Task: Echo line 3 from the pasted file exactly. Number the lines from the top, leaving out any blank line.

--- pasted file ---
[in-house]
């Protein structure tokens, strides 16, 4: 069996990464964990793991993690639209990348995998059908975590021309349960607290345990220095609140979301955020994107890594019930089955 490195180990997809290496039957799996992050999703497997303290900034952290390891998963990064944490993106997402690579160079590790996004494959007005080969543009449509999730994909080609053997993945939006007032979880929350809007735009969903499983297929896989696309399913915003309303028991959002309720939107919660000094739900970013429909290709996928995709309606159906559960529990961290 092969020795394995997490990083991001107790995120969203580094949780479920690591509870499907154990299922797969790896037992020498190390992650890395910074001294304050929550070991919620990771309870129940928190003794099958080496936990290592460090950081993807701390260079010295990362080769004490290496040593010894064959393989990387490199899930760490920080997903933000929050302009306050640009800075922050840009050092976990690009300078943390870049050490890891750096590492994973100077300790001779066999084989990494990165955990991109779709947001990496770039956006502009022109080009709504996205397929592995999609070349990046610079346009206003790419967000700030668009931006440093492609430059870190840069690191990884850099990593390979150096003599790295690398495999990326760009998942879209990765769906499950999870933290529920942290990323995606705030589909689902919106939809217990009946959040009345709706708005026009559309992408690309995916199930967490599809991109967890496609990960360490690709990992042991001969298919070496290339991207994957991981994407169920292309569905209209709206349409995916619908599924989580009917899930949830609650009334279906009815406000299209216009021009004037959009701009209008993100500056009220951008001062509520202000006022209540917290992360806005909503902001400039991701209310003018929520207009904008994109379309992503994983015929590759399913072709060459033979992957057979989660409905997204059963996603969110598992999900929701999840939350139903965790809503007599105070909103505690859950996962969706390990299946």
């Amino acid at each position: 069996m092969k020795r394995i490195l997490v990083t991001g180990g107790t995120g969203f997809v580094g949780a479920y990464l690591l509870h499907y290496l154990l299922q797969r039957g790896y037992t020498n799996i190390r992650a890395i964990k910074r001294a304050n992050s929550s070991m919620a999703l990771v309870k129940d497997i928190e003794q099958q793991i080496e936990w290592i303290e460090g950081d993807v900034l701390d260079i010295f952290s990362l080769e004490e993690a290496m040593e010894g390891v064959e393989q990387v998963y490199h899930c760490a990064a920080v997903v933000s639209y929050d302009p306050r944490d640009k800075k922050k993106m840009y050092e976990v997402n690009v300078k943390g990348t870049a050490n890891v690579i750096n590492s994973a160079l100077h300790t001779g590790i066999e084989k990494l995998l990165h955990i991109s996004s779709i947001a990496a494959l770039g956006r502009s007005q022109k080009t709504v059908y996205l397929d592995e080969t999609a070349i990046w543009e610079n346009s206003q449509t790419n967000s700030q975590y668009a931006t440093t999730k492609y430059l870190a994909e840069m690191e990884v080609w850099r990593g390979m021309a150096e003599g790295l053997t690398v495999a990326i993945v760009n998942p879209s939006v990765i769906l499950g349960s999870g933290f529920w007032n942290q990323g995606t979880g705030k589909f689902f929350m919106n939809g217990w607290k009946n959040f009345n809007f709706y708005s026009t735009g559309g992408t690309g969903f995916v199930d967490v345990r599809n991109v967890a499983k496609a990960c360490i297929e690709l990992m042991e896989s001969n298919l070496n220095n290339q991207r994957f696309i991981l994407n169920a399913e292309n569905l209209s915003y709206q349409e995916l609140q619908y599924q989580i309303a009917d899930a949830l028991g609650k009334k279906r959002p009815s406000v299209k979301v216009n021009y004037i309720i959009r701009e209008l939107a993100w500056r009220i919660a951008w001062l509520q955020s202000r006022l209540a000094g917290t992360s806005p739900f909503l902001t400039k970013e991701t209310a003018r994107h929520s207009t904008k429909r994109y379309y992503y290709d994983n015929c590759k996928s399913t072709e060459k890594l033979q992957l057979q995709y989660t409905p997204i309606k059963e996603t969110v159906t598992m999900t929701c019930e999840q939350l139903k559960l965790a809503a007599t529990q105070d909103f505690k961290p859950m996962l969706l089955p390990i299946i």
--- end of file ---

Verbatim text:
């Amino acid at each position: 069996m092969k020795r394995i490195l997490v990083t991001g180990g107790t995120g969203f997809v580094g949780a479920y990464l690591l509870h499907y290496l154990l299922q797969r039957g790896y037992t020498n799996i190390r992650a890395i964990k910074r001294a304050n992050s929550s070991m919620a999703l990771v309870k129940d497997i928190e003794q099958q793991i080496e936990w290592i303290e460090g950081d993807v900034l701390d260079i010295f952290s990362l080769e004490e993690a290496m040593e010894g390891v064959e393989q990387v998963y490199h899930c760490a990064a920080v997903v933000s639209y929050d302009p306050r944490d640009k800075k922050k993106m840009y050092e976990v997402n690009v300078k943390g990348t870049a050490n890891v690579i750096n590492s994973a160079l100077h300790t001779g590790i066999e084989k990494l995998l990165h955990i991109s996004s779709i947001a990496a494959l770039g956006r502009s007005q022109k080009t709504v059908y996205l397929d592995e080969t999609a070349i990046w543009e610079n346009s206003q449509t790419n967000s700030q975590y668009a931006t440093t999730k492609y430059l870190a994909e840069m690191e990884v080609w850099r990593g390979m021309a150096e003599g790295l053997t690398v495999a990326i993945v760009n998942p879209s939006v990765i769906l499950g349960s999870g933290f529920w007032n942290q990323g995606t979880g705030k589909f689902f929350m919106n939809g217990w607290k009946n959040f009345n809007f709706y708005s026009t735009g559309g992408t690309g969903f995916v199930d967490v345990r599809n991109v967890a499983k496609a990960c360490i297929e690709l990992m042991e896989s001969n298919l070496n220095n290339q991207r994957f696309i991981l994407n169920a399913e292309n569905l209209s915003y709206q349409e995916l609140q619908y599924q989580i309303a009917d899930a949830l028991g609650k009334k279906r959002p009815s406000v299209k979301v216009n021009y004037i309720i959009r701009e209008l939107a993100w500056r009220i919660a951008w001062l509520q955020s202000r006022l209540a000094g917290t992360s806005p739900f909503l902001t400039k970013e991701t209310a003018r994107h929520s207009t904008k429909r994109y379309y992503y290709d994983n015929c590759k996928s399913t072709e060459k890594l033979q992957l057979q995709y989660t409905p997204i309606k059963e996603t969110v159906t598992m999900t929701c019930e999840q939350l139903k559960l965790a809503a007599t529990q105070d909103f505690k961290p859950m996962l969706l089955p390990i299946i």